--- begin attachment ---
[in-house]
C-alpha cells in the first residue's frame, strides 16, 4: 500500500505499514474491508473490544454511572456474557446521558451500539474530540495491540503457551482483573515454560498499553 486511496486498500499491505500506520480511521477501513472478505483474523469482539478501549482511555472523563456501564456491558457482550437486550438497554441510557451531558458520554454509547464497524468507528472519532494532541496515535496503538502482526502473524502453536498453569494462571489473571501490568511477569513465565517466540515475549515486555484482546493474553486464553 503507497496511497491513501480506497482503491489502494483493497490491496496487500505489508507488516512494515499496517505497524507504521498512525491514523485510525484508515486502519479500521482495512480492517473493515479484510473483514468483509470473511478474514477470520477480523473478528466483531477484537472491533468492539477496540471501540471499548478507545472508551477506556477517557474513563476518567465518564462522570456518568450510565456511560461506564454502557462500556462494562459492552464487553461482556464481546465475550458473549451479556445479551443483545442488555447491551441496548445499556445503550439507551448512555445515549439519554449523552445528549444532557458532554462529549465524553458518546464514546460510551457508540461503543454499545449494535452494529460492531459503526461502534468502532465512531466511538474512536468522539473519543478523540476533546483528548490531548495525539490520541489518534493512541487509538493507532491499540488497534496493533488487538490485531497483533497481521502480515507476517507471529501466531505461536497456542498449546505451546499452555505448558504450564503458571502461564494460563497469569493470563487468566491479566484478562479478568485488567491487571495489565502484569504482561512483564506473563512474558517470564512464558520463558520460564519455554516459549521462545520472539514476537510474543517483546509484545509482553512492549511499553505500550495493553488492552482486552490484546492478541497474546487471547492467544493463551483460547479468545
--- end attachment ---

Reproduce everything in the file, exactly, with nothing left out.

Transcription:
[in-house]
C-alpha cells in the first residue's frame, strides 16, 4: 500500500505499514474491508473490544454511572456474557446521558451500539474530540495491540503457551482483573515454560498499553 486511496486498500499491505500506520480511521477501513472478505483474523469482539478501549482511555472523563456501564456491558457482550437486550438497554441510557451531558458520554454509547464497524468507528472519532494532541496515535496503538502482526502473524502453536498453569494462571489473571501490568511477569513465565517466540515475549515486555484482546493474553486464553 503507497496511497491513501480506497482503491489502494483493497490491496496487500505489508507488516512494515499496517505497524507504521498512525491514523485510525484508515486502519479500521482495512480492517473493515479484510473483514468483509470473511478474514477470520477480523473478528466483531477484537472491533468492539477496540471501540471499548478507545472508551477506556477517557474513563476518567465518564462522570456518568450510565456511560461506564454502557462500556462494562459492552464487553461482556464481546465475550458473549451479556445479551443483545442488555447491551441496548445499556445503550439507551448512555445515549439519554449523552445528549444532557458532554462529549465524553458518546464514546460510551457508540461503543454499545449494535452494529460492531459503526461502534468502532465512531466511538474512536468522539473519543478523540476533546483528548490531548495525539490520541489518534493512541487509538493507532491499540488497534496493533488487538490485531497483533497481521502480515507476517507471529501466531505461536497456542498449546505451546499452555505448558504450564503458571502461564494460563497469569493470563487468566491479566484478562479478568485488567491487571495489565502484569504482561512483564506473563512474558517470564512464558520463558520460564519455554516459549521462545520472539514476537510474543517483546509484545509482553512492549511499553505500550495493553488492552482486552490484546492478541497474546487471547492467544493463551483460547479468545